1. Evolution has not, in fact, been a brutal display red in tooth and claw, or
  2. God is not loving and personal, or
  3. the traditional church teachings have failed to tell the whole story, or to tell it accurately.
Of these three alternatives, I find the first indefensible, the second unacceptable, and the third thus highly probable. I am thus compelled to seek a retelling of the story of the ages, one that takes into consideration all the data available to us in this late day. Many of my biblicist friends are troubled by even the admission that we must search for a more fitting, more compelling metanarrative for the Christian story. “God said it, that settles it,” they tell me. Of course, that presumes that God finished his speaking 2000 years ago; that we have nothing to learn of his purposes and plans from the volumes of historical and scientific data which are unfolding before our very eyes. No, I cannot join their contentment with a traditional telling of the story; for this believer, the search is imperative.

My personal search is guided by Scripture, reason, and principles we can glean from the on-going exploration of God’s creative work. To leave out this ever-expanding source of “General Revelation” is to doom Christian theology to the dustbins of history. When we discover something about the cosmos, something that profoundly impacts theology, and when the discovery is confirmed again and again by science, we must be prepared to adjust our understandings of Scriptural truths where those understandings have been errant. History yields abundant testimony: the church has been painfully slow in learning this lesson.

Earlier in this series, in this
post on Theodicy, I addressed the need to adjust traditional theology in light of entropy’s timeline. There I noted that entropy (which is the driving force of the cosmos, a force of degradation, decay, and death) has been functioning since the very dawn of creation. It is not the result of the Fall, as theologians have long held. Decay, disease, and death predate the Fall of man by billions of years! God created the universe to be entropic from the very start.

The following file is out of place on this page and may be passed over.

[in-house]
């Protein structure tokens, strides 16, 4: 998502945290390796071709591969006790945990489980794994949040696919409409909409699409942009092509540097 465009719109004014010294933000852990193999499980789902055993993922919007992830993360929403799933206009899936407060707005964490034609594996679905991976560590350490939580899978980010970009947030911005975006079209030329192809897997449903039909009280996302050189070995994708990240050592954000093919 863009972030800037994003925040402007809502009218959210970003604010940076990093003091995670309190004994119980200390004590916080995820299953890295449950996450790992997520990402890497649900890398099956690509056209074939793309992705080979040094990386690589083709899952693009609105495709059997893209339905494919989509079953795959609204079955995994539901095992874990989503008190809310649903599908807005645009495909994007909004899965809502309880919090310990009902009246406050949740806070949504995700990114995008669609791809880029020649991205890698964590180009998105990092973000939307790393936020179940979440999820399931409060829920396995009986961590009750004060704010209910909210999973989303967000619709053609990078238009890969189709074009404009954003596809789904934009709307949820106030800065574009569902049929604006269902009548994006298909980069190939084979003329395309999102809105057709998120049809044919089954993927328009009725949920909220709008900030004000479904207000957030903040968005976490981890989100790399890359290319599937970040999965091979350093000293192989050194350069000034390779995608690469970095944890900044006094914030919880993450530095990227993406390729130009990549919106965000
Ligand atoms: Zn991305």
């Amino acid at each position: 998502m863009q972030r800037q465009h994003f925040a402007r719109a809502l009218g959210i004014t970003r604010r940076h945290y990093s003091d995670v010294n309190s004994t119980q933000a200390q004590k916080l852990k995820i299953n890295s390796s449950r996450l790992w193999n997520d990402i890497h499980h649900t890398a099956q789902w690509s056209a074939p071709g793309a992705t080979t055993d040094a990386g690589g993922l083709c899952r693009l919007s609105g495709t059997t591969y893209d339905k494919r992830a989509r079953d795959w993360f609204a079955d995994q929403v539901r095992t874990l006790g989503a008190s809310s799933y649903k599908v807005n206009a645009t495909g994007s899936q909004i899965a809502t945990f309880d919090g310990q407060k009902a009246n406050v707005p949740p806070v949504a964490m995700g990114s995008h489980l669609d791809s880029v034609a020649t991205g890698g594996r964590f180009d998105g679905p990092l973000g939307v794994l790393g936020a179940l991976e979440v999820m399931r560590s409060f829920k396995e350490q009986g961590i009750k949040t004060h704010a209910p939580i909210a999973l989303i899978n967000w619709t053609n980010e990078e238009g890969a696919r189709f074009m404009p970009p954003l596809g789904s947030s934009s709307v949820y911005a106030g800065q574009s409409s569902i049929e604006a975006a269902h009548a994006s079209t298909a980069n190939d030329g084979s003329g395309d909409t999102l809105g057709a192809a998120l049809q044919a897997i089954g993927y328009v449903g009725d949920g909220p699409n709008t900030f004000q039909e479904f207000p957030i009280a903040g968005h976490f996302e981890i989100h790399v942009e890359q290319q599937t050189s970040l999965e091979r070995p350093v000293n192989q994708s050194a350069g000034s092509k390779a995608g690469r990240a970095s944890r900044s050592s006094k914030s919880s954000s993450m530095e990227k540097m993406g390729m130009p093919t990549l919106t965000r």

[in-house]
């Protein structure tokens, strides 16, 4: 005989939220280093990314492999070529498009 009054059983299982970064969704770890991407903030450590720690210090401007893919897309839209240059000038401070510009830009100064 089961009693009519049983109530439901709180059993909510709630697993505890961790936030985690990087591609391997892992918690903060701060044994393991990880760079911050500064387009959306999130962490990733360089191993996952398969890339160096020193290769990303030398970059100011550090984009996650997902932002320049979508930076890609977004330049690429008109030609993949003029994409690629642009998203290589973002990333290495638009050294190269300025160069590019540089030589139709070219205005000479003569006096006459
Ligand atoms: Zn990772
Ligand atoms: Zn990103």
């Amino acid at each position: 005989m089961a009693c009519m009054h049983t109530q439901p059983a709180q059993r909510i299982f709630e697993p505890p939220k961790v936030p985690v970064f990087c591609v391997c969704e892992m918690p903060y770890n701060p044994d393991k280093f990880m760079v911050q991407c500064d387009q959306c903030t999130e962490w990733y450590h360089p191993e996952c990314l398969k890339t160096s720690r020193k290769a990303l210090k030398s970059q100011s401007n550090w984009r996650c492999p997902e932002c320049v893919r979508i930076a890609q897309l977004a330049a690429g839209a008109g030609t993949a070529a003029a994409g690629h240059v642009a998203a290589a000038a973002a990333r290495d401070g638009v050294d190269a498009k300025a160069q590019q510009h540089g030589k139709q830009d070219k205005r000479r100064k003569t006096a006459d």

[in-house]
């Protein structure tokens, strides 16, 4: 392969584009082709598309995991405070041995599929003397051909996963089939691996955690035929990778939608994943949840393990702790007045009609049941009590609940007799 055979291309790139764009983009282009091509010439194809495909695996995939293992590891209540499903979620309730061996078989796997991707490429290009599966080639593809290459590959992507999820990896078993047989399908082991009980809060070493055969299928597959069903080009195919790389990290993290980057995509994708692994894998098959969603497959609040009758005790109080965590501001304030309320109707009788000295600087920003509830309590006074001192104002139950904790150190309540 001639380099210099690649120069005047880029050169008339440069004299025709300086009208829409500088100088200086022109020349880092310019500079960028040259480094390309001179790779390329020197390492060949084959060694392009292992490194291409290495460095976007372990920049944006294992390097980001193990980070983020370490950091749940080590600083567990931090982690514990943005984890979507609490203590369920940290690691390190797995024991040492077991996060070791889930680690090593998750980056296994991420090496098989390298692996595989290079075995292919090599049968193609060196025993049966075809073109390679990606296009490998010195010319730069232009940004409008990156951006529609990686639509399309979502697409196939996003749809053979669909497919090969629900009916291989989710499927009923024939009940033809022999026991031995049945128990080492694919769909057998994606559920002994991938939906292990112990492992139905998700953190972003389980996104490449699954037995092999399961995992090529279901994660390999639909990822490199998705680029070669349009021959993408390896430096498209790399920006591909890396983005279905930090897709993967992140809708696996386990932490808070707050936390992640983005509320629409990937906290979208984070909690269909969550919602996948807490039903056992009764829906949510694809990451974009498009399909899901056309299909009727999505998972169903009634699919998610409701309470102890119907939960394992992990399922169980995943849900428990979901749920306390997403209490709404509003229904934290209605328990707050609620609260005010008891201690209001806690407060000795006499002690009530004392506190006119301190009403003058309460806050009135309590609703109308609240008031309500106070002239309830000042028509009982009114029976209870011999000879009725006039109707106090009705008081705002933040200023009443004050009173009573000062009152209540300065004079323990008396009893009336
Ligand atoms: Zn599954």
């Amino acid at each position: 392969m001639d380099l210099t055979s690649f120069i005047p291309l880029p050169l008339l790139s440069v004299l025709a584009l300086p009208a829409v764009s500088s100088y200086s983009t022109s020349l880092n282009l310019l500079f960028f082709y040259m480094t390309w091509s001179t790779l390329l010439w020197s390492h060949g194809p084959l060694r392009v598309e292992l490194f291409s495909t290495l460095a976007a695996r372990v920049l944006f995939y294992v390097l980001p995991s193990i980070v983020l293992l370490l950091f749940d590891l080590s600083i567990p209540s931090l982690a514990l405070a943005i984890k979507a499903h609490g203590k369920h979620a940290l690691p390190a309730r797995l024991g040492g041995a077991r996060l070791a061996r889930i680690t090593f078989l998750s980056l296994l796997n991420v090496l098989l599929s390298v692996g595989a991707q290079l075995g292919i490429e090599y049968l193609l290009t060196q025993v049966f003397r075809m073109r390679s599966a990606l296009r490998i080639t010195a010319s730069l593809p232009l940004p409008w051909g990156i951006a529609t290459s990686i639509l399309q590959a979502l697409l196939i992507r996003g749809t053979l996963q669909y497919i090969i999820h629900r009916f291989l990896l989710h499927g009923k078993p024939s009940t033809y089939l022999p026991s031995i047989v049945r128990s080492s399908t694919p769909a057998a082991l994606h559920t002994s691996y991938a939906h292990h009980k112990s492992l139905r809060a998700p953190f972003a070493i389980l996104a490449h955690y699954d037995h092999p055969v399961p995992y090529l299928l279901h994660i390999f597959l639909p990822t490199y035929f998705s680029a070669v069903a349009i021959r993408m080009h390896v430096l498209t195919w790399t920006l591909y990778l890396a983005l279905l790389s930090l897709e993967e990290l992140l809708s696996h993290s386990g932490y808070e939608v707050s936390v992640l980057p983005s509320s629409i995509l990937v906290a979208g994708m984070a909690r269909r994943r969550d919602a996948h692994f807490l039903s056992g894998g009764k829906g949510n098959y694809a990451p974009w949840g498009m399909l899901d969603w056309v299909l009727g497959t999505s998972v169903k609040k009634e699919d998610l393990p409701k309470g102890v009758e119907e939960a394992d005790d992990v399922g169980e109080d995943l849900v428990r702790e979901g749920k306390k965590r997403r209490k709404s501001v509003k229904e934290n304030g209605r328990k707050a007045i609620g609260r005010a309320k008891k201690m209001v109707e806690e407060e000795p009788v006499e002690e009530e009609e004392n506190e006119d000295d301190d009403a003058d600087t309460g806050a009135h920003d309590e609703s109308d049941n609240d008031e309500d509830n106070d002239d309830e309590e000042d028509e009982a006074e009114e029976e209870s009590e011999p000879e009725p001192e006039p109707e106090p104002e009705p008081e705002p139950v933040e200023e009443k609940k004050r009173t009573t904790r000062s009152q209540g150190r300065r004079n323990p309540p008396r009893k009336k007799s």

In that earlier discussion, I suggested that the creation of the cosmos must have been a divine response to evil. If God created the cosmos with built in concessions, characteristics such as death and decay, from which he planned later to deliver his cosmos, we must ask, 
“Why?” I have suggested that when evil arose in God’s presence, he was confronted with a formidable challenge. The annihilation of evil is the overriding purpose of the cosmos. The destruction of evil is apparently no simple task, but one that required a 13.7 billion year process and a vast entropic universe to accomplish; and that it would involve untold suffering. In this suffering, God himself leads the way; but he also calls upon creation, including man, to suffer with him (see Romans 8:19-24).

Enter the processes of evolution. Viewed in the light of a cosmic battle that has raged for billions of years, the processes which at first seem heartless and cruel can be seen in a different light. They are necessary. We live in a cosmos in which the forces evil have been granted freedom and dominion. These forces are arrayed against everything good, including life itself. And the death principle wielded by the forces of evil (Hebrews 2:14) has had much success in its endeavor to destroy life. For every living species alive today, one hundred or so have become extinct. And yet, here we are. Living beings, capable of faith, capable of relationship with the Creator.

Scripture suggests that the culmination of God’s plan to annihilate evil involves faith-filled living beings such as ourselves, beings who are the end result of this long process, beings whose very existence proves what God knew all along: Life is more powerful than death (see 1 Corinthians 15) and does win out in the end.

The struggle of life has not been painless. It is indeed “red in tooth and claw”. But when viewed as part of the price of the annihilation of evil, all pain and suffering takes on meaning. There is an overriding purpose which will, in the end, render significance and purpose to all suffering, to all pain, to all death.

I am aware that this explanation is incomplete. There are pieces of the puzzle which are not yet understood. And it does not tell the whole story. As others have noted, there is value in suffering on many other levels. But when I consider how essential pain, suffering, and death have been in the Creative purposes of God, I believe such an understanding as I have suggested must be part of the answer. I invite your comments.